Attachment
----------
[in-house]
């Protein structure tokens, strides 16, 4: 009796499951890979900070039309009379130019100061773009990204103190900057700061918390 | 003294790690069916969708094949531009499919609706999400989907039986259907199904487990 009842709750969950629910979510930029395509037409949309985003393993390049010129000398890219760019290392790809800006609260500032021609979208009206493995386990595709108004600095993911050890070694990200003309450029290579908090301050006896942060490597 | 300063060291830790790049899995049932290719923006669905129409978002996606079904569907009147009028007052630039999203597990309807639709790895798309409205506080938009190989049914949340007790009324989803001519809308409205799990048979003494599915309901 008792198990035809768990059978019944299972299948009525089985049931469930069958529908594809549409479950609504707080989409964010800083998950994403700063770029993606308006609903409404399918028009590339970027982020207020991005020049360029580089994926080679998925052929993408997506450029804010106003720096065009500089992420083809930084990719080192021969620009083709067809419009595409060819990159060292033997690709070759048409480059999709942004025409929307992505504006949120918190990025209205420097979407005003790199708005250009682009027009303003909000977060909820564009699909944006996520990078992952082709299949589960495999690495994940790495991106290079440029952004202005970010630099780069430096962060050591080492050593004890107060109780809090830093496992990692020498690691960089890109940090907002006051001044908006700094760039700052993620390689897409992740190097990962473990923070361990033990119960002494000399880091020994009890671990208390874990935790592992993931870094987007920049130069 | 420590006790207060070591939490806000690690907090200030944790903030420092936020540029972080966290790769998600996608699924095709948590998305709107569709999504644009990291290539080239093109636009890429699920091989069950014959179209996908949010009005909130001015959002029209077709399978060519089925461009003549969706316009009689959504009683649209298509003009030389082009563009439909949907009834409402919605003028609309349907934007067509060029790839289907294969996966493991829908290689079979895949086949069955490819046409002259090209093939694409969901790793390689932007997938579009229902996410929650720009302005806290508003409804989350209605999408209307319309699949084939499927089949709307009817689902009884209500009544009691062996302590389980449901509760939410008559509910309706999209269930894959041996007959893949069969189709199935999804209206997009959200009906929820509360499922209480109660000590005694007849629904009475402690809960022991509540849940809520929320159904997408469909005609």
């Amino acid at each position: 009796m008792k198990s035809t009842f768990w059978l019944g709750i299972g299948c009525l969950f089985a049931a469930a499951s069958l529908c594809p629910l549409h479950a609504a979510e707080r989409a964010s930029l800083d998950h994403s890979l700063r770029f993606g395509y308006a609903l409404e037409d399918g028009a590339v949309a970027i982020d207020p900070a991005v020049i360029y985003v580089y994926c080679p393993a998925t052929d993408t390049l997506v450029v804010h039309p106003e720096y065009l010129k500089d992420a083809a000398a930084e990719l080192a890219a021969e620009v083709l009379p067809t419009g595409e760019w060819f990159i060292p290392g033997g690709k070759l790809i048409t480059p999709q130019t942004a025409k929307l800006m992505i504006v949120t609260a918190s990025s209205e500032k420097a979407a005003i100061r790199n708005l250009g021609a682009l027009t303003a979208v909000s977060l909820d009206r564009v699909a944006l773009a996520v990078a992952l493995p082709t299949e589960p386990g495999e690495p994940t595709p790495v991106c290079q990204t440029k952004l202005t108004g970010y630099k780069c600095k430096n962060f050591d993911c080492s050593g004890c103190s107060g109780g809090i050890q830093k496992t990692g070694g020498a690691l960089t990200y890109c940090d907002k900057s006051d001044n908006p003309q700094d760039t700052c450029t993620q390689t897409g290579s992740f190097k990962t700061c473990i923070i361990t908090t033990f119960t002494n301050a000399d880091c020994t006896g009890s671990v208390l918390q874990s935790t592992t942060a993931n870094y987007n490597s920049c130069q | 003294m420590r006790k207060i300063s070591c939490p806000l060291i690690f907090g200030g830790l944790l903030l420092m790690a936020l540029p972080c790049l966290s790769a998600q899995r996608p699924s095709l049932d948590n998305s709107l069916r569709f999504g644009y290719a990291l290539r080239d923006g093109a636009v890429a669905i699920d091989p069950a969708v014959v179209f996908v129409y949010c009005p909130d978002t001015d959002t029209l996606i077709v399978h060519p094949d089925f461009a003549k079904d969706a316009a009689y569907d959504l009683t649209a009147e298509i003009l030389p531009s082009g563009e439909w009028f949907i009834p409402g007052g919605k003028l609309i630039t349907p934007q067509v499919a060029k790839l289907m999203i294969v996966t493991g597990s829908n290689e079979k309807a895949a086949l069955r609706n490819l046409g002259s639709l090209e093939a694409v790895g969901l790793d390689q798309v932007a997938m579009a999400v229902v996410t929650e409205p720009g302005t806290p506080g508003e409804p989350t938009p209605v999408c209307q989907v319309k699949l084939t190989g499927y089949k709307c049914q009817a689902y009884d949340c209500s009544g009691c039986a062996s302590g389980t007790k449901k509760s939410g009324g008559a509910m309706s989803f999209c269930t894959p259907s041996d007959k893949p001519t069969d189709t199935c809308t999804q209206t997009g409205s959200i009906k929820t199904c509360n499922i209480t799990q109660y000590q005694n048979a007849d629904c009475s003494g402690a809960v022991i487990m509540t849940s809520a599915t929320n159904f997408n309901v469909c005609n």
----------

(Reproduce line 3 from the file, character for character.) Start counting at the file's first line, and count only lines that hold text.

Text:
């Amino acid at each position: 009796m008792k198990s035809t009842f768990w059978l019944g709750i299972g299948c009525l969950f089985a049931a469930a499951s069958l529908c594809p629910l549409h479950a609504a979510e707080r989409a964010s930029l800083d998950h994403s890979l700063r770029f993606g395509y308006a609903l409404e037409d399918g028009a590339v949309a970027i982020d207020p900070a991005v020049i360029y985003v580089y994926c080679p393993a998925t052929d993408t390049l997506v450029v804010h039309p106003e720096y065009l010129k500089d992420a083809a000398a930084e990719l080192a890219a021969e620009v083709l009379p067809t419009g595409e760019w060819f990159i060292p290392g033997g690709k070759l790809i048409t480059p999709q130019t942004a025409k929307l800006m992505i504006v949120t609260a918190s990025s209205e500032k420097a979407a005003i100061r790199n708005l250009g021609a682009l027009t303003a979208v909000s977060l909820d009206r564009v699909a944006l773009a996520v990078a992952l493995p082709t299949e589960p386990g495999e690495p994940t595709p790495v991106c290079q990204t440029k952004l202005t108004g970010y630099k780069c600095k430096n962060f050591d993911c080492s050593g004890c103190s107060g109780g809090i050890q830093k496992t990692g070694g020498a690691l960089t990200y890109c940090d907002k900057s006051d001044n908006p003309q700094d760039t700052c450029t993620q390689t897409g290579s992740f190097k990962t700061c473990i923070i361990t908090t033990f119960t002494n301050a000399d880091c020994t006896g009890s671990v208390l918390q874990s935790t592992t942060a993931n870094y987007n490597s920049c130069q | 003294m420590r006790k207060i300063s070591c939490p806000l060291i690690f907090g200030g830790l944790l903030l420092m790690a936020l540029p972080c790049l966290s790769a998600q899995r996608p699924s095709l049932d948590n998305s709107l069916r569709f999504g644009y290719a990291l290539r080239d923006g093109a636009v890429a669905i699920d091989p069950a969708v014959v179209f996908v129409y949010c009005p909130d978002t001015d959002t029209l996606i077709v399978h060519p094949d089925f461009a003549k079904d969706a316009a009689y569907d959504l009683t649209a009147e298509i003009l030389p531009s082009g563009e439909w009028f949907i009834p409402g007052g919605k003028l609309i630039t349907p934007q067509v499919a060029k790839l289907m999203i294969v996966t493991g597990s829908n290689e079979k309807a895949a086949l069955r609706n490819l046409g002259s639709l090209e093939a694409v790895g969901l790793d390689q798309v932007a997938m579009a999400v229902v996410t929650e409205p720009g302005t806290p506080g508003e409804p989350t938009p209605v999408c209307q989907v319309k699949l084939t190989g499927y089949k709307c049914q009817a689902y009884d949340c209500s009544g009691c039986a062996s302590g389980t007790k449901k509760s939410g009324g008559a509910m309706s989803f999209c269930t894959p259907s041996d007959k893949p001519t069969d189709t199935c809308t999804q209206t997009g409205s959200i009906k929820t199904c509360n499922i209480t799990q109660y000590q005694n048979a007849d629904c009475s003494g402690a809960v022991i487990m509540t849940s809520a599915t929320n159904f997408n309901v469909c005609n």